# Program you way out of a paper bag – Fran Buontempo

This talk is about Monte Carlo simulations. Sometimes, you cannot make a model upfront, so you can have randomness help you. Suppose you need to estimate a bloblike area. You can try to come up for a formula to describe the boundaries, or you could shoot darts at it and see how many hit the area. This is the basic idea of Monte Carlo, simulate a system in many different conditions and see what happens. It is used commonly in finance modeling, but also used for finding pi (Buffon’s needle) or simulating the spread of infectious diseases.

So what is diffusion? Literally, it is the process of liquids or gasses (or even solids) mixing, but more generic it is about stuff spreading, or brownian motion. This is a stochastic process, whose increments are:

• Independent
• Stationary (they don’t vary with time)
• Normally distributed
• Continuous (you can draw without lifting your pen from the paper)

Cue the paper bag that we are programming ourselves out of: Imagine we have a 2D paper bag, with a particle on (x,y), and we want to simulate random motion in the bag, such that all particles move out.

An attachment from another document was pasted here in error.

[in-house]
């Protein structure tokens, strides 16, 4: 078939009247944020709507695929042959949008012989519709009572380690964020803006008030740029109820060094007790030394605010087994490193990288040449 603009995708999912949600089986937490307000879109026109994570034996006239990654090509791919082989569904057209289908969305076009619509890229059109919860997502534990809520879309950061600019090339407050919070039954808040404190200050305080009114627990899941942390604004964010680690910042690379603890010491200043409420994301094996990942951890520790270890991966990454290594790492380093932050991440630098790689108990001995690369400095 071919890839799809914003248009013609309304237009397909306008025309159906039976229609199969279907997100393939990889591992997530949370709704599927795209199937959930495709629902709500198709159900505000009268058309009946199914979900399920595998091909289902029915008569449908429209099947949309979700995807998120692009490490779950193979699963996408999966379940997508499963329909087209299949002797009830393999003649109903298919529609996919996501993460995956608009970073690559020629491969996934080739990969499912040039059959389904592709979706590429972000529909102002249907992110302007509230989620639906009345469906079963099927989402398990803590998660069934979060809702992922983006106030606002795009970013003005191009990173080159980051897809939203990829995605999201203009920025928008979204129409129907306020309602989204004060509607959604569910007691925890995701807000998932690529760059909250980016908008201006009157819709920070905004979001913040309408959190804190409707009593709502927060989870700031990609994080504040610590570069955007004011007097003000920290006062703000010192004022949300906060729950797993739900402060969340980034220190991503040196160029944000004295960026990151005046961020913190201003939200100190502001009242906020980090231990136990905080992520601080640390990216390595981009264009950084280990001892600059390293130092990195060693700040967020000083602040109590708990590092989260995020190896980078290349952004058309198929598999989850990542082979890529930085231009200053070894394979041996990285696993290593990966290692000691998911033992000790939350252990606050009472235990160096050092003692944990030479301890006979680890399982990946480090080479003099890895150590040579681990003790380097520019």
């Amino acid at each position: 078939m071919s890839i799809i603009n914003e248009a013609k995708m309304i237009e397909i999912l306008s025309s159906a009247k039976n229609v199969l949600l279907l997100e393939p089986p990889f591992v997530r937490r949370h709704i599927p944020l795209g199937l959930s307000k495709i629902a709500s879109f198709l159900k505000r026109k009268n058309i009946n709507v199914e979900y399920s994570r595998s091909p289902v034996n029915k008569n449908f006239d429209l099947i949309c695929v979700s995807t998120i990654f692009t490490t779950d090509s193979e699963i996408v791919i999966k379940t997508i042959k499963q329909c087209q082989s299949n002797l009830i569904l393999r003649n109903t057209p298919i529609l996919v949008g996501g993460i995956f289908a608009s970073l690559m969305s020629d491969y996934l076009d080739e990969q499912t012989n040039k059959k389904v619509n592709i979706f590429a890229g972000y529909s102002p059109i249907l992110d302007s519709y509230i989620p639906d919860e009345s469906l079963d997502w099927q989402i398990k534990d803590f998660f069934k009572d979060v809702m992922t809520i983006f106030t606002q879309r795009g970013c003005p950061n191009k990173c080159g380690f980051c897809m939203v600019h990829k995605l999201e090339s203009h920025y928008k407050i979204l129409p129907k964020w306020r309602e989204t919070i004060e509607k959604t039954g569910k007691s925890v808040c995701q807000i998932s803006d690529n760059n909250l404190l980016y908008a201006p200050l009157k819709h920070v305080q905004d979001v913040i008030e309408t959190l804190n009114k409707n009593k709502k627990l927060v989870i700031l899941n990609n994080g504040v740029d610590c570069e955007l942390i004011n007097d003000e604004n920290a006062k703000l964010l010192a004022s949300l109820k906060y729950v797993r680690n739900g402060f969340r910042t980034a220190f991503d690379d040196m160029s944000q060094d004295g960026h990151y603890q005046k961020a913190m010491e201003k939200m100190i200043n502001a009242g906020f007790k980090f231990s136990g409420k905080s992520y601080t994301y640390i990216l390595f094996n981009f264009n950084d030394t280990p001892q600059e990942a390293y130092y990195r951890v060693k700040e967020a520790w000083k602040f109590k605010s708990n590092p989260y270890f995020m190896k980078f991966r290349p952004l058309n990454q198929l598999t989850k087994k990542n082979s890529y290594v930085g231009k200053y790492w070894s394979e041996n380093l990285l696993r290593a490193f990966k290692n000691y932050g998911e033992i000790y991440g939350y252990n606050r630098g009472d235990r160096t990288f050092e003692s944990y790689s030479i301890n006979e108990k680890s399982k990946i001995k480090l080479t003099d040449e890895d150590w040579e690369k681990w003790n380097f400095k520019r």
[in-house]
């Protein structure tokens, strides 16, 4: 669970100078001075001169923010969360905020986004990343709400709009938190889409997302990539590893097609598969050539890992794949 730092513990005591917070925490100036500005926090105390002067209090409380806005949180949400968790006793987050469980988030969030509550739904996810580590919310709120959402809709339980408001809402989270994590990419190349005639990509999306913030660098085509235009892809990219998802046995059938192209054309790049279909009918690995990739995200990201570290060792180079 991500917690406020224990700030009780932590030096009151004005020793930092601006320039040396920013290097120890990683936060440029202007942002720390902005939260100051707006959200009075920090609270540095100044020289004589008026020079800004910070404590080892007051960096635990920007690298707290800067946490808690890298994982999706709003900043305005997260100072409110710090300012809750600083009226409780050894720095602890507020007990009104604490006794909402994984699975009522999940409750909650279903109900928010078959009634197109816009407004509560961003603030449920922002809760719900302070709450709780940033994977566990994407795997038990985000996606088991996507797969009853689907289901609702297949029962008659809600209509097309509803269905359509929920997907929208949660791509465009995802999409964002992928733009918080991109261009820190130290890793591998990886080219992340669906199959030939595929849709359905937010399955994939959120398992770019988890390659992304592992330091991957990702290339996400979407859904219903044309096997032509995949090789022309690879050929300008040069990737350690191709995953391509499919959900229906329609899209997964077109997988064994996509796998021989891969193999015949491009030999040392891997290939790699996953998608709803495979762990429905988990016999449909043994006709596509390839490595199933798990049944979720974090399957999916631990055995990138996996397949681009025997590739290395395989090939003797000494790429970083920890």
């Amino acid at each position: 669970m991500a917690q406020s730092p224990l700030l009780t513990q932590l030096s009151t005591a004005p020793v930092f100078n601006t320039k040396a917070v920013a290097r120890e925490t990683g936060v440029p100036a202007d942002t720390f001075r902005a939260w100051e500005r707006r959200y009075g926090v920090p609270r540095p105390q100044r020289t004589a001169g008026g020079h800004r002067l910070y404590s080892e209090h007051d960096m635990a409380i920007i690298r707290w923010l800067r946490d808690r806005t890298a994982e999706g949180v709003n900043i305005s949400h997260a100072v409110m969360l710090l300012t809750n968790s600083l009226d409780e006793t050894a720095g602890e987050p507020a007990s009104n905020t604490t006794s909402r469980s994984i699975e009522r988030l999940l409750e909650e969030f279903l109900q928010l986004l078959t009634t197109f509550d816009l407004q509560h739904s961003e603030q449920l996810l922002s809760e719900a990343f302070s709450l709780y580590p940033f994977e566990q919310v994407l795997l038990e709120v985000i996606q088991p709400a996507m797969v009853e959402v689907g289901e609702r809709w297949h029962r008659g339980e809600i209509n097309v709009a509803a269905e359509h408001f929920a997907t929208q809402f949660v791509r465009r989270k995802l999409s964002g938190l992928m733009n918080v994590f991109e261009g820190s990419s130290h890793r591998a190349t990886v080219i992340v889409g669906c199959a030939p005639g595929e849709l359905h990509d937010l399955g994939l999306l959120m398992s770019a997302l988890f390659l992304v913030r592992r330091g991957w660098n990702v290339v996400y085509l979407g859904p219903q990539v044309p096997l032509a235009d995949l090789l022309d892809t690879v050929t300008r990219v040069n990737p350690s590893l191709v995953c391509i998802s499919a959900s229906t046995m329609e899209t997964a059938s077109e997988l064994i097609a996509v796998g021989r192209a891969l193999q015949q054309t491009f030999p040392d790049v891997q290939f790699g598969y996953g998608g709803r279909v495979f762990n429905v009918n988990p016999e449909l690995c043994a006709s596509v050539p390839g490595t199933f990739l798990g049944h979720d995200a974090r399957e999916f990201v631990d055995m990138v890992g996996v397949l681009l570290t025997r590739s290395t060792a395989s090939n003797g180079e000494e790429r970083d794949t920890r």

The normal rand() function might not be random enough for a real random walk, see this talk, or the Ferrenberg affair.

How do we get a number in [0,100}

x = rand() % 100 -> no good, because we can never get 100

x = (rand() * 1.0/RAND_MAX) * 100 -> a bit better, but we can only get 100 in 1 way

while (value > 100)
x = rand() -> will work but not in a very efficient way (this is called rejection sampling)

Better is to use a Mersenne Twister, which is a quite complicated thing, I do not know how it exactly works but apparently it needs 623 dimensions to work. Luckily many modern programming languages support it in a library so you don’t have to build it to use it.

Stock market

Let’s take our simulation efforts to a more serious domain: stock prices. Let’s predict them with Monte Carlo, using geometric Brownian motion. This is when the logarithm of the varying quantity follows a Brownian motion, creating a ‘drift’ in a certain direction.

Code for the stock price simulation

Would it not be even nicer if the particles could learn from each other? For this, Fran made the ABC (artificial bee colony). The artificial bees do a little wiggle dance to communicate to other bees where the food is. I had never heard of this phenomenon before, but apparently there is a whole scientific community around it, see Wikipedia.

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